The move follows recommendations from an expert group headed by Chief Medical Officer Liam Donaldson to provide patients with access to detailed, accredited advice on cosmetic procedures, including what standards to expect from providers.
"Well informed patients can help to drive up standards among providers in a field of healthcare where there have been concerns," said Donaldson.
"I am sure that the web material will be widely used and will make a significant contribution to raising awareness among both the public and the providers," he added.
The website, which can be found at www.dh.gov.uk/cosmeticsurgery includes information about reasons for wanting cosmetic surgery and what sort of expectations individuals should realistically have for the results, together with other alternatives that are available to surgery.
It also contains a cosmetics surgery 'checklist' of questions to ensure providers give all the necessary details during the consultation period.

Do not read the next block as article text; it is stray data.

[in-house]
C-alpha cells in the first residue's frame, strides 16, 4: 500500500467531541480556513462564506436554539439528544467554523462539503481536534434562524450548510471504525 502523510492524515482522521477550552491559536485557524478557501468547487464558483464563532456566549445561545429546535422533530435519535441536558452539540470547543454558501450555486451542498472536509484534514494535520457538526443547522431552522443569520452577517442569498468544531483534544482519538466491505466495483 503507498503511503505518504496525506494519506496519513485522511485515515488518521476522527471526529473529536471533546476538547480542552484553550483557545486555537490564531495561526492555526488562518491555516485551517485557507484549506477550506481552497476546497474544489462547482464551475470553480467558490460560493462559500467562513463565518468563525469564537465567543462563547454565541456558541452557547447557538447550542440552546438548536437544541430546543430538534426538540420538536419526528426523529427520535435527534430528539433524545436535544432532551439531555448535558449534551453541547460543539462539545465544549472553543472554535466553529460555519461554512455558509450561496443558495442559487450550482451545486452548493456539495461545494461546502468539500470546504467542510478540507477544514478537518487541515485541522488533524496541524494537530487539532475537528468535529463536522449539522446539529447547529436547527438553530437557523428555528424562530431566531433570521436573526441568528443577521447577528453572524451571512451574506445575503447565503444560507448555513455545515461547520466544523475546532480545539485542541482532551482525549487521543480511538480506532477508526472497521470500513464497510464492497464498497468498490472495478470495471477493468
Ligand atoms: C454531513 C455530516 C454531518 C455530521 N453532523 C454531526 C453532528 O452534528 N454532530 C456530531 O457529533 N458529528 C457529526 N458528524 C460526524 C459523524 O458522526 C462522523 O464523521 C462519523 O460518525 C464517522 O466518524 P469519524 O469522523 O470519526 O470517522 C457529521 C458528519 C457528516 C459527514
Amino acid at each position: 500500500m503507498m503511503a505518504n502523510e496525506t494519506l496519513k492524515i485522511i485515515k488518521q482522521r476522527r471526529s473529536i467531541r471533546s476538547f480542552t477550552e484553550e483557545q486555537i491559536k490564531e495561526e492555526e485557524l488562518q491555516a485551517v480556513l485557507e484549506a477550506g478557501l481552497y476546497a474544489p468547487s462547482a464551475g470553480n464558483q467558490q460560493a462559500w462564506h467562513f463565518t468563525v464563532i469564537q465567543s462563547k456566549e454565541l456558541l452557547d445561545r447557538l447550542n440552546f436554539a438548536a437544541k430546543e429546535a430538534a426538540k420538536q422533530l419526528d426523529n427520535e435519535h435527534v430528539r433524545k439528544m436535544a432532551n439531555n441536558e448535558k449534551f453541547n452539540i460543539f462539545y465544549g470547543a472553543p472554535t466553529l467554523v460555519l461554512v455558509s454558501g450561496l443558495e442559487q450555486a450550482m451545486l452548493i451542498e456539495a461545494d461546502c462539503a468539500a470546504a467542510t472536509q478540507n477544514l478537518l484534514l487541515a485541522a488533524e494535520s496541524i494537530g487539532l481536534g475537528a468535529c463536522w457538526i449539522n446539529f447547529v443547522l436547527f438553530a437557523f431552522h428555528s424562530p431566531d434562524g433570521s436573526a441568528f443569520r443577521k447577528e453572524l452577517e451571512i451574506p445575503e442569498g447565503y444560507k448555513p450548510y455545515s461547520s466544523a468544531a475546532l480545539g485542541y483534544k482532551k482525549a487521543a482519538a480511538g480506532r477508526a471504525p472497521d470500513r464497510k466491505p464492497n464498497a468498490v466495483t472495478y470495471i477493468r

Likewise information will also be provided to ensure that the surgeons, doctors, dentists and nurses involved in any type of procedure are fully qualified for the job.
As well as this there is an A-Z list of every type of procedure currently available as well as a clear guidance for the steps to take if a procedure is undertaken and the results are not satisfactory.
Harry Cayton, national director for Patients and the Public at the Department of Health, said: "The publication of this web-based information is one of the ways we can help people be more knowledgeable about cosmetic surgery and what they can expect from their treatment."
The UK is generally recognised as one of the leading markets for cosmetic procedures in Europe. This is partly due to the fact that trends set in America - the pioneering market for cosmetics procedure - are often first picked up on by British consumers who are often considered to be more experimental than their continental European counterparts.
One of the biggest growth areas has been for dermal filler procedures such as Botox. This has long been popular in the US, but is now very popular with UK consumers, and increasingly so in Continental Europe.Usually dermal filler treatments last six to nine months and cost between €200 and €1,000 depending on the type of filler used and the number of injections the treated area requires.